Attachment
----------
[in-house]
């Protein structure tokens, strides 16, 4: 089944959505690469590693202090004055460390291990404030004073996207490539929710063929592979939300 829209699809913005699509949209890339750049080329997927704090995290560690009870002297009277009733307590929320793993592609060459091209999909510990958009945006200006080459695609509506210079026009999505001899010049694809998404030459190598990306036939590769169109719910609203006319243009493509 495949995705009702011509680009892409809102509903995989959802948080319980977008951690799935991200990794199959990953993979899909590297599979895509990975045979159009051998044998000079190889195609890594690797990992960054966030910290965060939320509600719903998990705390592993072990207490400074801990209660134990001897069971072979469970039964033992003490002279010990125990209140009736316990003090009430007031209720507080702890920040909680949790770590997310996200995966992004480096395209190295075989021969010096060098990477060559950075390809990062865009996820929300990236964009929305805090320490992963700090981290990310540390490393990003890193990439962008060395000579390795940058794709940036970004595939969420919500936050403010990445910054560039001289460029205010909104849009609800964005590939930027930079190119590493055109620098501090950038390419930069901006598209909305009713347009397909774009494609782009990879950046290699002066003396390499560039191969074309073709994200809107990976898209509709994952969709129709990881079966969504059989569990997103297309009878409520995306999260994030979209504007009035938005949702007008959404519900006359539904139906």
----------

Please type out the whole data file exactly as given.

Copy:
[in-house]
């Protein structure tokens, strides 16, 4: 089944959505690469590693202090004055460390291990404030004073996207490539929710063929592979939300 829209699809913005699509949209890339750049080329997927704090995290560690009870002297009277009733307590929320793993592609060459091209999909510990958009945006200006080459695609509506210079026009999505001899010049694809998404030459190598990306036939590769169109719910609203006319243009493509 495949995705009702011509680009892409809102509903995989959802948080319980977008951690799935991200990794199959990953993979899909590297599979895509990975045979159009051998044998000079190889195609890594690797990992960054966030910290965060939320509600719903998990705390592993072990207490400074801990209660134990001897069971072979469970039964033992003490002279010990125990209140009736316990003090009430007031209720507080702890920040909680949790770590997310996200995966992004480096395209190295075989021969010096060098990477060559950075390809990062865009996820929300990236964009929305805090320490992963700090981290990310540390490393990003890193990439962008060395000579390795940058794709940036970004595939969420919500936050403010990445910054560039001289460029205010909104849009609800964005590939930027930079190119590493055109620098501090950038390419930069901006598209909305009713347009397909774009494609782009990879950046290699002066003396390499560039191969074309073709994200809107990976898209509709994952969709129709990881079966969504059989569990997103297309009878409520995306999260994030979209504007009035938005949702007008959404519900006359539904139906």